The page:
• Europe to continue with its “muddle through” approach to dealing with crisis.
• Rising oil prices emerges as a threat to global economic recovery.
• NZ housing market firming - price increases signal increased house construction.
The likelihood of a severe European debt meltdown has receded in recent months, and the foundations for continued economic recovery remain in place for New Zealand over 2012, according to the latest ASB Quarterly Economic Forecast.
ASB Chief Economist Nick Tuffley: “Europe has made better progress this year in dealing with its debt crisis, and we expect the region will continue with its ‘muddle through’ approach to keeping the crisis from becoming more severe. While prospects in Europe appear to have improved, it will be a long and gradual process for Europe to reduce its overall vulnerabilities, and further flare-ups are likely along the way. Here in New Zealand we expect that with the situation in Europe reasonably contained, we will continue on our slow path to recovery.”
Meanwhile, there is another risk now emerging at the petrol pumps, with oil prices back on the rise. However, Mr Tuffley remains optimistic the impact on New Zealand will be limited. “In New Zealand our oil usage is more efficient as we respond to a decade of high prices. There is also a silver lining because higher oil prices directly benefit New Zealand through the increased appetites of oil producing countries for our dairy and meat products.”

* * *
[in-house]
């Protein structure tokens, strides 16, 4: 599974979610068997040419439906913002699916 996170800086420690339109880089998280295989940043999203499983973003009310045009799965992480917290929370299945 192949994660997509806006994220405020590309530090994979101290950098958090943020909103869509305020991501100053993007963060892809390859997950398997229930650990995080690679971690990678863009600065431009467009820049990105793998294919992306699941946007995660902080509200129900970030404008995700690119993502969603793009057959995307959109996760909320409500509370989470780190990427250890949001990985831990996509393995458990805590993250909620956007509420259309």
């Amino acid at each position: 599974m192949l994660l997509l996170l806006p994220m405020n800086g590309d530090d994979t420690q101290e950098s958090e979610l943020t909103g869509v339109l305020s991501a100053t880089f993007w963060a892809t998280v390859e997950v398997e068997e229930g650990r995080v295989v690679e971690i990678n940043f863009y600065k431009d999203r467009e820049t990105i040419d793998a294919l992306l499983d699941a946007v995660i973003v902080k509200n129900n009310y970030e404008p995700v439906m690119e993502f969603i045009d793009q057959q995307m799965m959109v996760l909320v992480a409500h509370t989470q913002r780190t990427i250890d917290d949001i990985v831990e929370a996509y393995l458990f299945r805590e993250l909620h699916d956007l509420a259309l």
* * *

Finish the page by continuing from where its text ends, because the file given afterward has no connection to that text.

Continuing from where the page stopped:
Mr Tuffley also notes the recent strength in New Zealand house prices. “Increased construction will progressively alleviate house price pressure over 2013 and 2014,” he says. “Canterbury has years of residential reconstruction ahead of it, and in Auckland rising prices and rents are giving a strong signal to build. Households are also lifting their spending and momentum will continue to increase modestly.”
Mr Tuffley predicts the OCR will peak at four percent, but the rise in interest rates will be gradual. “The high New Zealand Dollar is a continuing headache for the Reserve Bank, and with economic recovery remaining gradual, interest rates are likely to remain low for much if not all of this year.
“Household behaviour has changed considerably over the past few years, particularly regarding debt, in a way that will make the Reserve Bank’s job easier over the next couple of years as it lifts the OCR from its crisis low.”